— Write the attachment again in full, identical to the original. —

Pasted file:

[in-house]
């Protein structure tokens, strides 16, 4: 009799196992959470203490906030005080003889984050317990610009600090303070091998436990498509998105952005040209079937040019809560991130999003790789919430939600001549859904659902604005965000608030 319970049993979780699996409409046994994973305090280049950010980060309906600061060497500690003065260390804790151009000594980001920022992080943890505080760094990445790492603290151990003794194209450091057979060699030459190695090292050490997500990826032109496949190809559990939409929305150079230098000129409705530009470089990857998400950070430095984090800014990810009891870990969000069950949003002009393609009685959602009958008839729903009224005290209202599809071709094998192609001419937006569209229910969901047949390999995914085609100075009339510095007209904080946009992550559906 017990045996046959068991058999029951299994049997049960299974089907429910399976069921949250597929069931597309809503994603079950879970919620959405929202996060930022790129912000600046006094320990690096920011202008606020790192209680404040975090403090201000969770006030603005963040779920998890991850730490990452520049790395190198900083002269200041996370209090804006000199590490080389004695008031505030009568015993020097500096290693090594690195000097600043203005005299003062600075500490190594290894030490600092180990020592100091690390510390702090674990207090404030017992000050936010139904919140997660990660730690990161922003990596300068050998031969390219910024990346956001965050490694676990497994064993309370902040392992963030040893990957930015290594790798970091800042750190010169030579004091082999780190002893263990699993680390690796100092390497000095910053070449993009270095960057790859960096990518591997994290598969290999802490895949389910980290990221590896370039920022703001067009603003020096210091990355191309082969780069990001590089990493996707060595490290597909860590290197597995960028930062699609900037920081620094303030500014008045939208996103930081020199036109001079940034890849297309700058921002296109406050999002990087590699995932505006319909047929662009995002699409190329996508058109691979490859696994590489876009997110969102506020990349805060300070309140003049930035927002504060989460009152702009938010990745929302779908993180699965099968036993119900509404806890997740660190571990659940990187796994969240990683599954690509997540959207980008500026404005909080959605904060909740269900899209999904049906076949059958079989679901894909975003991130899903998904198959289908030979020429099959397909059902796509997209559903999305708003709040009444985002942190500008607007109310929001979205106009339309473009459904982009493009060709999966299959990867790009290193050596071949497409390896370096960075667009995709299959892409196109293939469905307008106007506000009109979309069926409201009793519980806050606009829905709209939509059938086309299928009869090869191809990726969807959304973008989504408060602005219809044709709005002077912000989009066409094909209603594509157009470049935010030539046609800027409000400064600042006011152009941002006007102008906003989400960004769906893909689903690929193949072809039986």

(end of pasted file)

[in-house]
């Protein structure tokens, strides 16, 4: 009799196992959470203490906030005080003889984050317990610009600090303070091998436990498509998105952005040209079937040019809560991130999003790789919430939600001549859904659902604005965000608030 319970049993979780699996409409046994994973305090280049950010980060309906600061060497500690003065260390804790151009000594980001920022992080943890505080760094990445790492603290151990003794194209450091057979060699030459190695090292050490997500990826032109496949190809559990939409929305150079230098000129409705530009470089990857998400950070430095984090800014990810009891870990969000069950949003002009393609009685959602009958008839729903009224005290209202599809071709094998192609001419937006569209229910969901047949390999995914085609100075009339510095007209904080946009992550559906 017990045996046959068991058999029951299994049997049960299974089907429910399976069921949250597929069931597309809503994603079950879970919620959405929202996060930022790129912000600046006094320990690096920011202008606020790192209680404040975090403090201000969770006030603005963040779920998890991850730490990452520049790395190198900083002269200041996370209090804006000199590490080389004695008031505030009568015993020097500096290693090594690195000097600043203005005299003062600075500490190594290894030490600092180990020592100091690390510390702090674990207090404030017992000050936010139904919140997660990660730690990161922003990596300068050998031969390219910024990346956001965050490694676990497994064993309370902040392992963030040893990957930015290594790798970091800042750190010169030579004091082999780190002893263990699993680390690796100092390497000095910053070449993009270095960057790859960096990518591997994290598969290999802490895949389910980290990221590896370039920022703001067009603003020096210091990355191309082969780069990001590089990493996707060595490290597909860590290197597995960028930062699609900037920081620094303030500014008045939208996103930081020199036109001079940034890849297309700058921002296109406050999002990087590699995932505006319909047929662009995002699409190329996508058109691979490859696994590489876009997110969102506020990349805060300070309140003049930035927002504060989460009152702009938010990745929302779908993180699965099968036993119900509404806890997740660190571990659940990187796994969240990683599954690509997540959207980008500026404005909080959605904060909740269900899209999904049906076949059958079989679901894909975003991130899903998904198959289908030979020429099959397909059902796509997209559903999305708003709040009444985002942190500008607007109310929001979205106009339309473009459904982009493009060709999966299959990867790009290193050596071949497409390896370096960075667009995709299959892409196109293939469905307008106007506000009109979309069926409201009793519980806050606009829905709209939509059938086309299928009869090869191809990726969807959304973008989504408060602005219809044709709005002077912000989009066409094909209603594509157009470049935010030539046609800027409000400064600042006011152009941002006007102008906003989400960004769906893909689903690929193949072809039986």